But having now told you how I worship at her Joan & David-clad feet, that we are as close as two people can be, given that one needs to meet her sales quota and the other needs to pay her mortgage, I will tell you that Margaret and I are not actually friends.
As technology envelopes us all in an ever-tightening cocoon devoid of the most basic human contact, I find I make new friends about as easily as those survivors on Lost make ice cubes. But that's okay because—between working five days a week, freelancing on weekends and raising Julia—I don't actually have time for the friends I've already got. No, Margaret is something different.
They say that centuries ago, people roamed the earth in familial tribes, that eventually they scattered to the winds, but now and then you come across someone, a kindred spirit, who's out there every day, just like you, attempting to earn a living, and fall in love, and get to the gym, and return a call, and hand-wash her delicates, and touch another life. Sometimes a look is exchanged. You stop for a second and say something—"Can you believe that guy?" or "This has been the worst allergy season in years" or "I'd kill to have hair your color"—and a face in the crowd becomes a face you recognize, a face you look forward to seeing in the neighborhood. Then, little by little, that face becomes a person who anchors you, who nourishes you, who opens up the world for you. Margaret is a member of my tribe.
New York City is not for the faint of heart. For one thing, it is a very expensive place to live. The price for every single activity—whether it's sending your child to nursery school or buying a cappuccino or parking in a garage—is $11,000. It is not uncommon for couples to run through their entire life's savings simply by going out for Thai food and a movie. This fact, combined with the pollution, the noise, the constant threat of another terrorist attack, and the knowledge that there is always an episode of Law & Order being filmed in front of your supermarket (Jesse L. Martin has made it virtually impossible for me ever to pick up English muffins and a box of Cascade), tends to make most New Yorkers a touch snarky.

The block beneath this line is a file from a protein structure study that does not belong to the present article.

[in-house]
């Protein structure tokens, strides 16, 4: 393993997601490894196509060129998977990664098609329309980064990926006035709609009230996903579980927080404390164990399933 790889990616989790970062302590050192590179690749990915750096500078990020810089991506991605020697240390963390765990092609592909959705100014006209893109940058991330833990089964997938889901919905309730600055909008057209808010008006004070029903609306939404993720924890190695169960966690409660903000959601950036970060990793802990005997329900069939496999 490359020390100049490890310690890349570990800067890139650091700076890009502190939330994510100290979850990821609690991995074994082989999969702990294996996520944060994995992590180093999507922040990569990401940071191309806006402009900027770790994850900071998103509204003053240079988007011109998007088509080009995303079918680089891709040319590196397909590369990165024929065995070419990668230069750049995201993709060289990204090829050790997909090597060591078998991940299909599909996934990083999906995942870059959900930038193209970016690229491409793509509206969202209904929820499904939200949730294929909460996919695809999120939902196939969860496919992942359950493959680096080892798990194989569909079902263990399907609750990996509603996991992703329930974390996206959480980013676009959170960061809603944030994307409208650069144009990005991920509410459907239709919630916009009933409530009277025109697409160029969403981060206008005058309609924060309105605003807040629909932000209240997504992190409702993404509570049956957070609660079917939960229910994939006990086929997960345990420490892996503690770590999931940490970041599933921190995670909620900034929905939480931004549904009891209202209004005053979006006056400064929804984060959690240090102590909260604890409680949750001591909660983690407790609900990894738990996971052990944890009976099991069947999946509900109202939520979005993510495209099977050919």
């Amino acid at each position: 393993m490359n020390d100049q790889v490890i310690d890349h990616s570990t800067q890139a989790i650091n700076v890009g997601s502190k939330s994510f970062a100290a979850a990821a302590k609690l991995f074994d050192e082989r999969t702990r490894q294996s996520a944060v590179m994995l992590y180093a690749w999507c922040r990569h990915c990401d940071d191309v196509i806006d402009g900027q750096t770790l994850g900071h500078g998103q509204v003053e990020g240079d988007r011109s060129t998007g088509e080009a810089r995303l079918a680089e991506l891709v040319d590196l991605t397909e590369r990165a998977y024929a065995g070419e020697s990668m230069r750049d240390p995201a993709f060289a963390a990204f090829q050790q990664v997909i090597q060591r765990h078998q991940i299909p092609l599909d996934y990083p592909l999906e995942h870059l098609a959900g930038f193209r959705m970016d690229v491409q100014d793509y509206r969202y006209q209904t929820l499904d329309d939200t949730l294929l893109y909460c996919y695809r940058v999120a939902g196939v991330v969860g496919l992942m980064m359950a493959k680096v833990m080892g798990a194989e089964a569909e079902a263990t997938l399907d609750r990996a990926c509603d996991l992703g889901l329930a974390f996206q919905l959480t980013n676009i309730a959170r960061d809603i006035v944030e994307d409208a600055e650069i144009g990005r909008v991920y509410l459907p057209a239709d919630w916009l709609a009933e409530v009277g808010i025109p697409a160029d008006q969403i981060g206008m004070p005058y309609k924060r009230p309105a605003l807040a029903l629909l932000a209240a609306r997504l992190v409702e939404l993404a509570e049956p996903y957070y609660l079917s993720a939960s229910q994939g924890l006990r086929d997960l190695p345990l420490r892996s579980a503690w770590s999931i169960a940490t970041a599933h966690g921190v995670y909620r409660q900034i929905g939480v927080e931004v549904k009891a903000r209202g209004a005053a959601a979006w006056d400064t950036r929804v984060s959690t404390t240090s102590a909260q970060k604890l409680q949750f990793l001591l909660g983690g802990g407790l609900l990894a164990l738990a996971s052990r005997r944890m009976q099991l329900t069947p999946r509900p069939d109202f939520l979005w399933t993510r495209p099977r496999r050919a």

They will interrupt their very important cell phone conversations to snort derisively and inquire as to the state of your mental acuity should you take more than six seconds to order your $11,000 cappuccino. I've been cursed at, body checked, and left for dead all because I got the last throw pillow at a Jonathan Adler sample sale. I've been flipped off, ripped off and taken the long way home by every cabdriver in midtown. I've been spilled on, barked at, shoved aside, and woefully misinformed from Zabar's to Central Park. Make no mistake; New York is hard, the world is cold, and there are days when life is just plain brutal. But I'm still here. And so is Margaret.
Marian, Maggie and Natalia—the women who sneak Julia oatmeal cookies from behind the counter of the tiny gourmet shop on First Avenue—are also around. So is Mr. Thomas, who lives upstairs and knows all there is to know about theater. And then there's Jed, who stops to say hello each morning as he walks Spartacus, his mighty Chihuahua, past my bus stop. The truth is, I wouldn't dream of calling on any of these people if I were in trouble, nor would any of them come running to me. But we could, and we know it. Which brings us back to Margaret.
"Sweetheart," says the voice on my answering machine. "I haven't seen you in ages. Did you decide which preschool you're sending Julia to? Does she like camp? Isn't your boyfriend back from Europe this week? Call when you have a second to let me know that everything is fine. Oh, and I saw your last column. You are a very talented person, but white is not nice next to your face." And with one 15-second message, I feel...what? Loved? Sort of. Grounded? Sure. Part of a bigger picture? Absolutely.
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